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Immigration under fire for deporting suspects without investigation

No Maldivian has been convicted of human trafficking to date.



The immigration department has come under fire for deporting two Bangladeshis suspected of human trafficking and money laundering without an investigation. 

M D Shafiqul Islam was suspected of “illegally recruiting foreigners” and conducting illegal businesses. The 49-year-old known as ‘Master’ was taken into custody in a joint operation conducted with police and deported last Thursday, immigration saidAbu Hanif was stopped at the airport and deported on Friday night after his work permit was revoked without notice. According to media reports, Hanif was suspected of money laundering.

But both men were deported for violating visa rules, immigration said, prompting criticism over the failure to conduct further investigations or arrest any Maldivian partners.

Independent MP Ahmed Usham asked a parliamentary oversight committee to launch a probe as former chief justice Ahmed Faiz Hussain suggested the deportation was tantamount to “burying the evidence and hiding the real criminal behind these activities.”

But the immigration department defended its decision in the face of criticism and outrage.

“It is not our mandate to investigate the criminal activities. They were deported because they violated visa rules. We do not suspect them any criminal activities,” legal head Mohamed Shifan told the Maldives Independent on Sunday.

Maldivian employers who brought the two men to the country “will be investigated,” he added. “But as I said, they will be investigated in connection with violating visa rules. Not for the crimes claimed in the media,” Shifan explained. 

Asked the failure to convict any Maldivian of human trafficking, Shifan said immigration regularly informs police of suspected cases. “We are not authorised to investigate it ourselves. So we pass along the information through the proper mechanism to relevant authorities such as the police,” he said.

The immigration’s announcements on social media were followed by posts about the affluent lifestyle of the one of the deported men, who was accused of money laundering. Abu Hanif came to the Maldives to work as a carpenter but travels business class, it was alleged. Social media users also named local businesses such as guesthouses and cafés allegedly operated by irregular migrants.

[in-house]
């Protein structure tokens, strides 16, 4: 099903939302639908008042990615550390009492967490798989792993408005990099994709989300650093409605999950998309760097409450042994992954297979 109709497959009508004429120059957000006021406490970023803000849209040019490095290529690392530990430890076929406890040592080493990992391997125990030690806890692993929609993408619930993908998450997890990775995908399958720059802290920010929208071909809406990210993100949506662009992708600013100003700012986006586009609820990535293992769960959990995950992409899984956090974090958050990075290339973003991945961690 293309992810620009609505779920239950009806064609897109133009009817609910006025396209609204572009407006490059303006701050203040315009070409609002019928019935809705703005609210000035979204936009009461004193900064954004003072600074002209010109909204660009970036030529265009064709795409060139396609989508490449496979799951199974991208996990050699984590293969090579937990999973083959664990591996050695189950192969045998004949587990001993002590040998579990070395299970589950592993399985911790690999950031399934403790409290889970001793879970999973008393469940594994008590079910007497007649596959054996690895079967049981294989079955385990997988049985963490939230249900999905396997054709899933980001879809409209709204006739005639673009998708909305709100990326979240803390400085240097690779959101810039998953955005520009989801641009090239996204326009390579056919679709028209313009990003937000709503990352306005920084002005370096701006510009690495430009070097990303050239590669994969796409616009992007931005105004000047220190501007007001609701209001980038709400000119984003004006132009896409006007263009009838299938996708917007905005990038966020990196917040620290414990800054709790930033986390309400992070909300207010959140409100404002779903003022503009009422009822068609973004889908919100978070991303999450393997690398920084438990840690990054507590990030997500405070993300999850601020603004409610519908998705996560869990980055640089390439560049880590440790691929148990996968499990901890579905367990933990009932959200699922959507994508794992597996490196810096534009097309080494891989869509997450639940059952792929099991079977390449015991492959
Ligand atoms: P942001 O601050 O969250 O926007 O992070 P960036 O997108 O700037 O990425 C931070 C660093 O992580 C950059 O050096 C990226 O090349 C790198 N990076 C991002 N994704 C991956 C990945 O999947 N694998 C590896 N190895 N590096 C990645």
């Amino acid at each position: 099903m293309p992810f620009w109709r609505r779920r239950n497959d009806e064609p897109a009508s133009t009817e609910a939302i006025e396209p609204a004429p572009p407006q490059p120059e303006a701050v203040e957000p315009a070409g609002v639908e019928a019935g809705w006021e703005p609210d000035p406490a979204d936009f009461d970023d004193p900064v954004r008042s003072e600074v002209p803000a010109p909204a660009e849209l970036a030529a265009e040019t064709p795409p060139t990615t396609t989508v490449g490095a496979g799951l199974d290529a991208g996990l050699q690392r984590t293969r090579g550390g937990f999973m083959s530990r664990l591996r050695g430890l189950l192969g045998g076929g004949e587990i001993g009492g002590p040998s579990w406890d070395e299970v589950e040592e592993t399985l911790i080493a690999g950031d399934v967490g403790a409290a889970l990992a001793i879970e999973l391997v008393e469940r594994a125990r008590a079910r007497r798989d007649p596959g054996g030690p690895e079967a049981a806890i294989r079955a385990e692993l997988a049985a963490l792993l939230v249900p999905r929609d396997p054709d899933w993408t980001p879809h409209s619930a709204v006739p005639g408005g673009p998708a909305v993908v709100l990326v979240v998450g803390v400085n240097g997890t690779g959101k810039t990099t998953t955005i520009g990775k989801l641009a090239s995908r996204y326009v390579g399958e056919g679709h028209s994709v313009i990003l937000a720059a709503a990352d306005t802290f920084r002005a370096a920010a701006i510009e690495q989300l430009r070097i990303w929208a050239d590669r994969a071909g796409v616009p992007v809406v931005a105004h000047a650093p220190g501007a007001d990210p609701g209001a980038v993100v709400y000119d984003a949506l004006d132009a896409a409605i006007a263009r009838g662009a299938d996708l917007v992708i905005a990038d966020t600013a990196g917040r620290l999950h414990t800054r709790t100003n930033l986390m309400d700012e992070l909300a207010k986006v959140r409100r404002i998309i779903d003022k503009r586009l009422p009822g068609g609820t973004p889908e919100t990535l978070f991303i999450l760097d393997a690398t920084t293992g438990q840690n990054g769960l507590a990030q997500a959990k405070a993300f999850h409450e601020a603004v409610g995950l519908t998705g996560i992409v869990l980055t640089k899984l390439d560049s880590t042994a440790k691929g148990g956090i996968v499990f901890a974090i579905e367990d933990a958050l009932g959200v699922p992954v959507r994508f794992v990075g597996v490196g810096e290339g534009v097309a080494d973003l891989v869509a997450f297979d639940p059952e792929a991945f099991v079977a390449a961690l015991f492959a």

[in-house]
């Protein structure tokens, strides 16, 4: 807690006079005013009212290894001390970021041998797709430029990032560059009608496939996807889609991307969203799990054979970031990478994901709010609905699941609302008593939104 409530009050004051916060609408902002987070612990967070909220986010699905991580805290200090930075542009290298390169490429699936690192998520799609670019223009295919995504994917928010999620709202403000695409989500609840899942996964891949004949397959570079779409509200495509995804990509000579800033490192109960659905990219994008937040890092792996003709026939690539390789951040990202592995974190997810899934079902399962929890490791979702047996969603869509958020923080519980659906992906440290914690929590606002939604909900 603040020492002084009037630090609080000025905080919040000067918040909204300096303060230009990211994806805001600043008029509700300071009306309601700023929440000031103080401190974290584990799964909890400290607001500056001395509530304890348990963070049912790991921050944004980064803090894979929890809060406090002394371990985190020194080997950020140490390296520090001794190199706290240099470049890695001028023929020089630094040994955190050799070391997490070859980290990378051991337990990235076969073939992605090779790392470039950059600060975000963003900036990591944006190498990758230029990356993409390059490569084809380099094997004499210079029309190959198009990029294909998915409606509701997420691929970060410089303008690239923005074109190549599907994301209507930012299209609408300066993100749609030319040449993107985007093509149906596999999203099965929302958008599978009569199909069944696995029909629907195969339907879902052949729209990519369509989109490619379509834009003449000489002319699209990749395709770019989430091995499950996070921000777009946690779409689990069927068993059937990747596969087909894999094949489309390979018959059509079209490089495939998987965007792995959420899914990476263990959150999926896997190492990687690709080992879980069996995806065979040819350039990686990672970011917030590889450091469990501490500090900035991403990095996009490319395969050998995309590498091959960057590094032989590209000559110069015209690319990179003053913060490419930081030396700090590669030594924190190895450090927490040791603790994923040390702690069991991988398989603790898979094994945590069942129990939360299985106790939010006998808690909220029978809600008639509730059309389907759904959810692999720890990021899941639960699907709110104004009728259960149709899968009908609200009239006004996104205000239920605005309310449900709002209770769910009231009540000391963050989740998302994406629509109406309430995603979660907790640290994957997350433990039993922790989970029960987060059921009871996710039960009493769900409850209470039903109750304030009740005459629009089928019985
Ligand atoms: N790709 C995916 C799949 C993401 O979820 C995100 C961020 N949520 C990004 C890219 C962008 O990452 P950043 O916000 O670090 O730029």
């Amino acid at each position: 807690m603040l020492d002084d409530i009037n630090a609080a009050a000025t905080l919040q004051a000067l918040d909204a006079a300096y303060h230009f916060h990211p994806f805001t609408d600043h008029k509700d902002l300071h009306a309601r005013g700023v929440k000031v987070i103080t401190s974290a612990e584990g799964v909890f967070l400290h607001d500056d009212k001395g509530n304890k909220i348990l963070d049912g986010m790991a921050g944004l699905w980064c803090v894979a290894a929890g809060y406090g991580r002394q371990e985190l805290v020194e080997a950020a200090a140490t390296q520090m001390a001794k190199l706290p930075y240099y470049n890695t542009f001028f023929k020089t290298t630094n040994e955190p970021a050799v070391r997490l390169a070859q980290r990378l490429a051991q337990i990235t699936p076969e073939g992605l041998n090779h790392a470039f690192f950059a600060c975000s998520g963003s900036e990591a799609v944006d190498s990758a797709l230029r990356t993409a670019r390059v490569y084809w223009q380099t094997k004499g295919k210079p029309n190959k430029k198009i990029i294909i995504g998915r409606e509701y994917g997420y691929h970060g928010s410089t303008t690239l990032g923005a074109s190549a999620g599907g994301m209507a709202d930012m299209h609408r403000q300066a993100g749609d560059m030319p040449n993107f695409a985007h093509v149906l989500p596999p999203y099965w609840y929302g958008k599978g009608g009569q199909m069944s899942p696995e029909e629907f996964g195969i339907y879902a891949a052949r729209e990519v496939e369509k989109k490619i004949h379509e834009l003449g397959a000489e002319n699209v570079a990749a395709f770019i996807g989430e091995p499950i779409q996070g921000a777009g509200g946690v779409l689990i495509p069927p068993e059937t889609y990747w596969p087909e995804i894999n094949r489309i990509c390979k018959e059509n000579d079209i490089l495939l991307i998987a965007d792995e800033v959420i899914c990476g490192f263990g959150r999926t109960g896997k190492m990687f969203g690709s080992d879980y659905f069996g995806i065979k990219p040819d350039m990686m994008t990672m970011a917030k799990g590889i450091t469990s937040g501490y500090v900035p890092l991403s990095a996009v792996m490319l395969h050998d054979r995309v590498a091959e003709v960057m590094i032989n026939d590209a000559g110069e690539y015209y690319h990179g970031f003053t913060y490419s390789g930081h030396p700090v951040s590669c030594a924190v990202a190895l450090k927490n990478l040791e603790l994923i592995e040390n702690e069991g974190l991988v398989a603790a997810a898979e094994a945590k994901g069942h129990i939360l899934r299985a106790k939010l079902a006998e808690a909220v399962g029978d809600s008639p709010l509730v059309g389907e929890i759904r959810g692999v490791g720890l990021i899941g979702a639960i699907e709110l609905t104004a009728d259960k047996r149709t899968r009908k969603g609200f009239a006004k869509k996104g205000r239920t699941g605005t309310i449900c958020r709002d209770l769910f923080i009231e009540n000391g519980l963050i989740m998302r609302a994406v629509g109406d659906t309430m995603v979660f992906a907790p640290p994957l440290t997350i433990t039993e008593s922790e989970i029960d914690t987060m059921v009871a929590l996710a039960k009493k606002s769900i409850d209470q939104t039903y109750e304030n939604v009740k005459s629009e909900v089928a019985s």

“I will not back down God willing over intimidation or threats. I will fully enforce the immigration law free of influence. And God willing a solution will be found to the problem of foreigners in [President Ibrahim Mohamed Solih’s] government,” Immigration Controller Mohamed Ahmed Hussain ‘Hanafy’ tweeted on Saturday.

An estimated 63,000 foreign nationals work in the Maldives illegally out of the 144,600 migrant worker population.

Last year, the Maldives was downgraded on a United States watchlist for human trafficking over the failure to meet minimum standards for elimination. “Recruitment agents in source countries collude with employers and agents in Maldives to facilitate fraudulent recruitment and forced labour of migrant workers,” according to the 2018 trafficking in persons report. 

The first cases under the 2013 anti-human trafficking law were prosecuted in 2016. Three Bangladeshi men were sentenced to 10 years in jail for sex trafficking in November that year. Trials continued in four trafficking cases against five Maldivian and seven Bangladeshi defendants whilst the Prosecutor General’s office pressed sex trafficking charges against one Maldivian defendant.

However, no convictions have been secured since. In October 2017, three prosecution witnesses testified in favour of the first Maldivians charged with human trafficking.

“Observers stated some traffickers operated with impunity because of their connections with influential Maldivians and alleged the government was more likely to prosecute foreign suspects than Maldivian suspects,” the US anti-trafficking report stated.

“Observers reported some officials warned businesses in advance of planned raids for suspected trafficking offences or other labour abuses. The government did not report any investigations, prosecutions, or convictions of government officials complicit in human trafficking offences.”